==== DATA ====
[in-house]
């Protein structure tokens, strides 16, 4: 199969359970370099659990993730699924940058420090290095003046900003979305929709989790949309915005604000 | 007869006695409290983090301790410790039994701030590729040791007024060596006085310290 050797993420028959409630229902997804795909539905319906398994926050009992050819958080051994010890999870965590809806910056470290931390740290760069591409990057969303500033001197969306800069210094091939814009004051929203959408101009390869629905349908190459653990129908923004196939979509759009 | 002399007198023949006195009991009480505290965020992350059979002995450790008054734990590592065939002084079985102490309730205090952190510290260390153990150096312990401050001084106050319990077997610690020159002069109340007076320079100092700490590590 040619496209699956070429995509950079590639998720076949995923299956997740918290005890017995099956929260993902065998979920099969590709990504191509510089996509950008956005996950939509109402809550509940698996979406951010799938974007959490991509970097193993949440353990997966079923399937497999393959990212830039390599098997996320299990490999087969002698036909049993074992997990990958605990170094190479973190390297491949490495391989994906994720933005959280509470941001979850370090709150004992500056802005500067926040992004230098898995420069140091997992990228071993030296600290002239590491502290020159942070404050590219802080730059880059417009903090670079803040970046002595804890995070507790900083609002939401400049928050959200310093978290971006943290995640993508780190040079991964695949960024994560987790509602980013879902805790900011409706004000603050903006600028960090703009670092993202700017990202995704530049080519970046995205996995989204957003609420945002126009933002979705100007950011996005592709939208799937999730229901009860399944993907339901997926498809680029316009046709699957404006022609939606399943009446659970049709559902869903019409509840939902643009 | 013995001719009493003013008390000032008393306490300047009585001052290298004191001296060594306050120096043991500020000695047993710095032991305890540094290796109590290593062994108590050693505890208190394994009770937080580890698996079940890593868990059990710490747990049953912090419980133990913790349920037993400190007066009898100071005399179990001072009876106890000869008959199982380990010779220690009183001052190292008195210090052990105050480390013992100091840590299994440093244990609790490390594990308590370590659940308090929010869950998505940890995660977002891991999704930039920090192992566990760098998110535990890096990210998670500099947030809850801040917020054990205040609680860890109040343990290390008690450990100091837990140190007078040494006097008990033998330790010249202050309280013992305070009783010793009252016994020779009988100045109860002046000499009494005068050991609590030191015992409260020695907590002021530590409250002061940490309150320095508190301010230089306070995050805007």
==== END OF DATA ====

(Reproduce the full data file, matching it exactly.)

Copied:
[in-house]
């Protein structure tokens, strides 16, 4: 199969359970370099659990993730699924940058420090290095003046900003979305929709989790949309915005604000 | 007869006695409290983090301790410790039994701030590729040791007024060596006085310290 050797993420028959409630229902997804795909539905319906398994926050009992050819958080051994010890999870965590809806910056470290931390740290760069591409990057969303500033001197969306800069210094091939814009004051929203959408101009390869629905349908190459653990129908923004196939979509759009 | 002399007198023949006195009991009480505290965020992350059979002995450790008054734990590592065939002084079985102490309730205090952190510290260390153990150096312990401050001084106050319990077997610690020159002069109340007076320079100092700490590590 040619496209699956070429995509950079590639998720076949995923299956997740918290005890017995099956929260993902065998979920099969590709990504191509510089996509950008956005996950939509109402809550509940698996979406951010799938974007959490991509970097193993949440353990997966079923399937497999393959990212830039390599098997996320299990490999087969002698036909049993074992997990990958605990170094190479973190390297491949490495391989994906994720933005959280509470941001979850370090709150004992500056802005500067926040992004230098898995420069140091997992990228071993030296600290002239590491502290020159942070404050590219802080730059880059417009903090670079803040970046002595804890995070507790900083609002939401400049928050959200310093978290971006943290995640993508780190040079991964695949960024994560987790509602980013879902805790900011409706004000603050903006600028960090703009670092993202700017990202995704530049080519970046995205996995989204957003609420945002126009933002979705100007950011996005592709939208799937999730229901009860399944993907339901997926498809680029316009046709699957404006022609939606399943009446659970049709559902869903019409509840939902643009 | 013995001719009493003013008390000032008393306490300047009585001052290298004191001296060594306050120096043991500020000695047993710095032991305890540094290796109590290593062994108590050693505890208190394994009770937080580890698996079940890593868990059990710490747990049953912090419980133990913790349920037993400190007066009898100071005399179990001072009876106890000869008959199982380990010779220690009183001052190292008195210090052990105050480390013992100091840590299994440093244990609790490390594990308590370590659940308090929010869950998505940890995660977002891991999704930039920090192992566990760098998110535990890096990210998670500099947030809850801040917020054990205040609680860890109040343990290390008690450990100091837990140190007078040494006097008990033998330790010249202050309280013992305070009783010793009252016994020779009988100045109860002046000499009494005068050991609590030191015992409260020695907590002021530590409250002061940490309150320095508190301010230089306070995050805007």